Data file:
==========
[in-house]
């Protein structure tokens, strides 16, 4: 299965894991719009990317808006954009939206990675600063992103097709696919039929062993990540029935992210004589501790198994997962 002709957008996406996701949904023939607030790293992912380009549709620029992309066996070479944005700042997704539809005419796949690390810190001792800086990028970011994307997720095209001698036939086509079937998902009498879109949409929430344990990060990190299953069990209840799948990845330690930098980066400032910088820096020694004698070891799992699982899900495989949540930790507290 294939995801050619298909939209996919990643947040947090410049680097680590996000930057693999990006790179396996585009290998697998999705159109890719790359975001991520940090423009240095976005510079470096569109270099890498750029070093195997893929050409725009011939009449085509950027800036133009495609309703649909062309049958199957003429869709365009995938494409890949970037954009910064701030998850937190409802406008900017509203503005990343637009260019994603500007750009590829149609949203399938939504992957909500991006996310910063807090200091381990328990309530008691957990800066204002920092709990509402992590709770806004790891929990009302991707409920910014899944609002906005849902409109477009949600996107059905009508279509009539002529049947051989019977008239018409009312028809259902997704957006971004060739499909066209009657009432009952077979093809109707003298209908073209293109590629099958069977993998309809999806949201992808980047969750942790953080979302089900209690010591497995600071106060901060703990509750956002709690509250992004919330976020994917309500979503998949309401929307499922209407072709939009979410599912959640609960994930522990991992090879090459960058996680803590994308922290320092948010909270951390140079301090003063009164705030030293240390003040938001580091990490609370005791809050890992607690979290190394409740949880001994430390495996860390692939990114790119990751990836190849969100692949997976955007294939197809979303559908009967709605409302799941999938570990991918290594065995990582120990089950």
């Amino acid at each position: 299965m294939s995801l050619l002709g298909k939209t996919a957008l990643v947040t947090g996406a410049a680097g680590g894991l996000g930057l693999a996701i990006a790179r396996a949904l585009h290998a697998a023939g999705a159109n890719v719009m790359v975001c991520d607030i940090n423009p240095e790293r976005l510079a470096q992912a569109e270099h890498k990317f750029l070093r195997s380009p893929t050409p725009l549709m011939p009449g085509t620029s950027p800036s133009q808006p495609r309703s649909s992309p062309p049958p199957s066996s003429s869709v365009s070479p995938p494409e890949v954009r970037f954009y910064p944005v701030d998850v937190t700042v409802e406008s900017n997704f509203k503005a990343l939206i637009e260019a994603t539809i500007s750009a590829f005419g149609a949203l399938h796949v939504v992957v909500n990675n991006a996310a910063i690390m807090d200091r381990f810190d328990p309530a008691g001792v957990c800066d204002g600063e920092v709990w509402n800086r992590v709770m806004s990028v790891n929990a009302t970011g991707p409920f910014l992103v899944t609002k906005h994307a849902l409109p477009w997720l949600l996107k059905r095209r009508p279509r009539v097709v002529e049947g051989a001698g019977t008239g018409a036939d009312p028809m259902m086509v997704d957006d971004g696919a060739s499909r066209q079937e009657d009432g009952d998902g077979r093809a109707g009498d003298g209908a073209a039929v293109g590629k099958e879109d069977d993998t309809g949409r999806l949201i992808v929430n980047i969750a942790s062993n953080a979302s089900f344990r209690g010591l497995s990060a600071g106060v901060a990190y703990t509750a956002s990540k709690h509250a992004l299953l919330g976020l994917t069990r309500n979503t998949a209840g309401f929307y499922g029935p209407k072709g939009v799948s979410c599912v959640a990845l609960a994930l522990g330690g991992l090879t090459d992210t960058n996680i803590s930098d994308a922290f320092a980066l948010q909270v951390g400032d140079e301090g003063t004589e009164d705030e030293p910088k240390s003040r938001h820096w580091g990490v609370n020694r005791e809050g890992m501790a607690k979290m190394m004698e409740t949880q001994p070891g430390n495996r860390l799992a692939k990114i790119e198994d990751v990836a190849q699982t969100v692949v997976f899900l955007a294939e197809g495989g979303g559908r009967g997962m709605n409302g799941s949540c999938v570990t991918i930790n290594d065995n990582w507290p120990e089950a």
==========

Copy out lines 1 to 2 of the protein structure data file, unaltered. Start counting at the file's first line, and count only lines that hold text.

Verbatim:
[in-house]
């Protein structure tokens, strides 16, 4: 299965894991719009990317808006954009939206990675600063992103097709696919039929062993990540029935992210004589501790198994997962 002709957008996406996701949904023939607030790293992912380009549709620029992309066996070479944005700042997704539809005419796949690390810190001792800086990028970011994307997720095209001698036939086509079937998902009498879109949409929430344990990060990190299953069990209840799948990845330690930098980066400032910088820096020694004698070891799992699982899900495989949540930790507290 294939995801050619298909939209996919990643947040947090410049680097680590996000930057693999990006790179396996585009290998697998999705159109890719790359975001991520940090423009240095976005510079470096569109270099890498750029070093195997893929050409725009011939009449085509950027800036133009495609309703649909062309049958199957003429869709365009995938494409890949970037954009910064701030998850937190409802406008900017509203503005990343637009260019994603500007750009590829149609949203399938939504992957909500991006996310910063807090200091381990328990309530008691957990800066204002920092709990509402992590709770806004790891929990009302991707409920910014899944609002906005849902409109477009949600996107059905009508279509009539002529049947051989019977008239018409009312028809259902997704957006971004060739499909066209009657009432009952077979093809109707003298209908073209293109590629099958069977993998309809999806949201992808980047969750942790953080979302089900209690010591497995600071106060901060703990509750956002709690509250992004919330976020994917309500979503998949309401929307499922209407072709939009979410599912959640609960994930522990991992090879090459960058996680803590994308922290320092948010909270951390140079301090003063009164705030030293240390003040938001580091990490609370005791809050890992607690979290190394409740949880001994430390495996860390692939990114790119990751990836190849969100692949997976955007294939197809979303559908009967709605409302799941999938570990991918290594065995990582120990089950």